The 1970s and 1980s boast arguably the strongest lineup of horror films. With the likes of “The Exorcist,” “Halloween,” “A Nightmare on Elm Street,” and “Hellraiser,” it’s often referred to as the golden age of horror. While the 90s saw its share of horror gems, the 70s and 80s truly dominated. Although it’s a lesser known flick, the 1978 horror film “The Legacy” is a unique, stylized horror flick that offers a fresh take on the genre.
Maggie Walsh (Katherine Ross) and her boyfriend Pete Danner (Sam Elliott) are a pair of interior decorators residing in California. A mysterious British client contracts their services. However, this anonymous benefactor doesn’t reveal their identity or the job. But with a substantial offering of $50,000, Walsh and Danner accept. Moreover, the couple opts to visit England early for a pre-work vacation.
A traffic accident leaves Danner and Walsh stranded. Seemingly by coincidence, the pair collides with a limousine carrying the mystery benefactor, Jason Mountolive (John Standing). Mountolive offers Walsh and Danner a lift to his sprawling estate, Ravenhurst. Upon arrival, Walsh and Danner learn that Mountolive invited five beneficiaries to his estate. Each of the guests is highly-accomplished. Strangely, despite Mountolive’s lively appearance the day before, the beneficiaries describe Jason as wasting away and dying. Maggie gets pulled into a twisting plot when she’s given a signet ring bearing the Mountolive family crest. She tries unsuccessfully to remove it. Further compounding the intrigue, the guests begin dying off in apparent accidents.
“The Legacy” doesn’t masquerade its supernatural elements. Nor does it attempt to hide the identity of the perpetrator. Rather, it’s fairly obvious from the onset that Mountolive is behind the deaths of his beneficiaries in various creative ways. These mediums are devilishly fun: choking on a chicken bone, drowning in a pool. Plus, the demises are all the more engaging because of the clearly shady circumstances. Clive Jackson (Roger Daltrey) who gets offed by a chicken bone didn’t eat any chicken. Maria (Marianne Broome) drowns in a pool despite being a renowned swimmer.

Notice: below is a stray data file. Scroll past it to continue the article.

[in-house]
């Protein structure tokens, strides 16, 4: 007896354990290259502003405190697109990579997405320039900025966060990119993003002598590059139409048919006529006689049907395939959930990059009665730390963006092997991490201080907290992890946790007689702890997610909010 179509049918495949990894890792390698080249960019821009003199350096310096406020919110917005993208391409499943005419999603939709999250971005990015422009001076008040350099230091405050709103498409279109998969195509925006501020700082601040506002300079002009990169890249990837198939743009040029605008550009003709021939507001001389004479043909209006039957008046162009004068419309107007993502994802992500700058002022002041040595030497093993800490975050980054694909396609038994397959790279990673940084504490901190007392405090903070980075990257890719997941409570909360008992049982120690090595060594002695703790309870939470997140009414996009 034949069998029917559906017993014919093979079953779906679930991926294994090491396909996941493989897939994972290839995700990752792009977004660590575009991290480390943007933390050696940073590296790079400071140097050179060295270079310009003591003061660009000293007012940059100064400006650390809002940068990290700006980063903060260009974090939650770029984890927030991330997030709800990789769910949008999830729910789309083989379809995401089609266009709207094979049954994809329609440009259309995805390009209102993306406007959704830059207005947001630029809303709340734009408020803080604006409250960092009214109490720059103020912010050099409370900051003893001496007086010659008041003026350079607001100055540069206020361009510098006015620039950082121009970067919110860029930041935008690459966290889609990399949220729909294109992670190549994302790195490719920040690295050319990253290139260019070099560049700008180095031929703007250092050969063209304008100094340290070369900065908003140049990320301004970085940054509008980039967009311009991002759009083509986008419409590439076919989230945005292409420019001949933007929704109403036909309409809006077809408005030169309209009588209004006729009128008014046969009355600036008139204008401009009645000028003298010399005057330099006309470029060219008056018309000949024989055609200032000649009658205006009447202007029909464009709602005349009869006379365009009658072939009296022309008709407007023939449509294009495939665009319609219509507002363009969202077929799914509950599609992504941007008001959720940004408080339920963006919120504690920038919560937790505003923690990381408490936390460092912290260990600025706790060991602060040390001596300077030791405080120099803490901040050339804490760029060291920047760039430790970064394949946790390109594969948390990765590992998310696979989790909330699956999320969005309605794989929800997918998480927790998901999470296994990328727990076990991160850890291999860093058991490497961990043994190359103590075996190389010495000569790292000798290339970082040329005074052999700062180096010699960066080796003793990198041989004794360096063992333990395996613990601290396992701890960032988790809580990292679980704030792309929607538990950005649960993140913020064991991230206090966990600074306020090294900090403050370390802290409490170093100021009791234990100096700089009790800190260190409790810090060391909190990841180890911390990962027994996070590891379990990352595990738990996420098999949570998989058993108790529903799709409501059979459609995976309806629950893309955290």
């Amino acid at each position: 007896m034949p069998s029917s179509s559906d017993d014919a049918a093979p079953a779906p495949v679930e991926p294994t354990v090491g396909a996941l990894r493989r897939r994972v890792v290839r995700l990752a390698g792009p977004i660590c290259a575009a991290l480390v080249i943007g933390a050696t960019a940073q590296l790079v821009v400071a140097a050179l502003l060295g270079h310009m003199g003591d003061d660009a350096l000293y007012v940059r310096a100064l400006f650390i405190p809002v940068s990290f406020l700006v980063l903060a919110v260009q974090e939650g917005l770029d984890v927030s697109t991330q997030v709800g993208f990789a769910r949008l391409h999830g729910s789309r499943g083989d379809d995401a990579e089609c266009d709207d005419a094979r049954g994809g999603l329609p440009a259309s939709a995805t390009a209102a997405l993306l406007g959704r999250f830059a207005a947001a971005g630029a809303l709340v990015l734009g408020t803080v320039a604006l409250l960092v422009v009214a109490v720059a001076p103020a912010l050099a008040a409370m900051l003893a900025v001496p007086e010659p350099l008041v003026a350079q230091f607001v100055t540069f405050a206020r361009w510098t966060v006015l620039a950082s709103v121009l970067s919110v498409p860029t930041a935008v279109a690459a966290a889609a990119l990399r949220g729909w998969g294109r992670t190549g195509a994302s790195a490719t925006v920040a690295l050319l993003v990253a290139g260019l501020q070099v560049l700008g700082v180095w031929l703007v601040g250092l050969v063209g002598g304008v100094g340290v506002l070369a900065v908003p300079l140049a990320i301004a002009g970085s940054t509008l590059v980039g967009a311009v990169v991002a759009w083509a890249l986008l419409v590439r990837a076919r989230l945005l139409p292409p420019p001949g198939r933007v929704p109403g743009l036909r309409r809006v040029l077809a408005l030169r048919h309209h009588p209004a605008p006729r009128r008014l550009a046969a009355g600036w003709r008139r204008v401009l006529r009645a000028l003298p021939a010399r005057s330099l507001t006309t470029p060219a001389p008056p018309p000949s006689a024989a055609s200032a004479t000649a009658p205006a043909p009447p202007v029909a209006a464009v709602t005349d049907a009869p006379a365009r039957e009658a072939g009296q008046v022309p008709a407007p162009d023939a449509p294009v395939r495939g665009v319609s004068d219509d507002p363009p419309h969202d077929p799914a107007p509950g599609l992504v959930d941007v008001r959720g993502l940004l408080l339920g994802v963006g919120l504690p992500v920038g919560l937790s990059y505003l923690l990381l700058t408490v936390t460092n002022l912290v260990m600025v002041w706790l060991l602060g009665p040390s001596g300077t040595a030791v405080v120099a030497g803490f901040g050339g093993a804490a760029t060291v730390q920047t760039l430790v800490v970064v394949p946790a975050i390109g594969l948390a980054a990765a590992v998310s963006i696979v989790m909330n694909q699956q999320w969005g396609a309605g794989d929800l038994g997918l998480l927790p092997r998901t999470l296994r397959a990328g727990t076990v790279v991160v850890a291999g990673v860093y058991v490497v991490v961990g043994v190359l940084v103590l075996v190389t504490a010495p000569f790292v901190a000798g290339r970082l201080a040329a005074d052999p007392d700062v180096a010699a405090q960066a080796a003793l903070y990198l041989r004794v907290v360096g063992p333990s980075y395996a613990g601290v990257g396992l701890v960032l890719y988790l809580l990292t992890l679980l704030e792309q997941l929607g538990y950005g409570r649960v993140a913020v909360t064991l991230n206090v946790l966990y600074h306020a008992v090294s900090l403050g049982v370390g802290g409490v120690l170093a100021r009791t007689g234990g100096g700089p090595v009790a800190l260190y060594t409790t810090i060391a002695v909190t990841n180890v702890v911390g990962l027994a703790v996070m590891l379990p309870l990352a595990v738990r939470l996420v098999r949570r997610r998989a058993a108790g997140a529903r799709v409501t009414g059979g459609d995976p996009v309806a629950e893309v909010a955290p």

The style is superb. I enjoy the magnificent, rambling Ravenhurst. For the mansion, Daltrey offered the user of his estate in exchange for a small role in the film. The blatant witchcraft and occult themes which involve most of the guests reminds me of Roman Polanski’s classic “Rosemary’s Baby.” “Did they say what we’re gonna be buildin’?” Danner queries. Walsh replies that the invitation letter leaves this unclear. However, they do come highly recommended. “Highly recommended. By who?” Danner continues. The set up is fairly standard fare, but entertaining nonetheless.
There’s a solid mix of mystery and campiness. At the beginning, there’s an admittedly cheesy and overly happy montage where Danner and Walsh explore England with “Another Side of Me” by Kiki Dee. The soundtrack is at times too upbeat. Jarringly so. Later on in the film, there’s a lively sequence where Danner and Walsh attempt to escape which is when the black magic themes become even more apparent. It’s a joyous scene serenaded by cheery music that doesn’t fit with the overall theme of the film.
But it’s these aspects which make “The Legacy” such a unique horror romp. Unlike movies such as “The Exorcist,” “The Legacy” mixes horror and dry humor. It doesn’t really try to be frightening. Instead, it’s an offbeat flick with overt occult happenings and a strange albeit pleasant balance of horror-tinged and upbeat moments. The highlight is its memorable and unpredictable ending. It ranks among the most unique finales I’ve seen, and I honestly can’t think of another movie that concludes in such a shocking fashion. Walsh makes an uncanny decision, one that arrives as a complete role reversal for her character’s depiction at the film’s onset.
Even the making of “The Legacy” stands apart. Ross and Elliott met on set and ended up marrying. Plus, a novelization debuted which was concurrently written with the film. Yet while “The Legacy” hit theatres on schedule in Europe, it was delayed in North America. The novel though preceded the film and became a surprise hit. Therefore, when the movie did launch it performed incredibly well at the box office. So the delay actually benefited the movie.
Ultimately, “The Legacy” is not a film devoid of tropes. It’s a bit uneven in places, notably with its odd pacing and bizarrely unfitting joyful moments. Sam Elliott’s drawling accent also feels decidedly misplaced in the English countryside, particularly with his lines like “you’re gettin’ tough to deal with, Slim” which feel more at home in the American old west. But the setting is absolutely gorgeous with an English country backdrop and sprawling mansion. Guests are dispatched in creative ways. Additionally, the epic conclusion with a radical character choice makes “The Legacy” a shocking, delightfully refreshing thriller.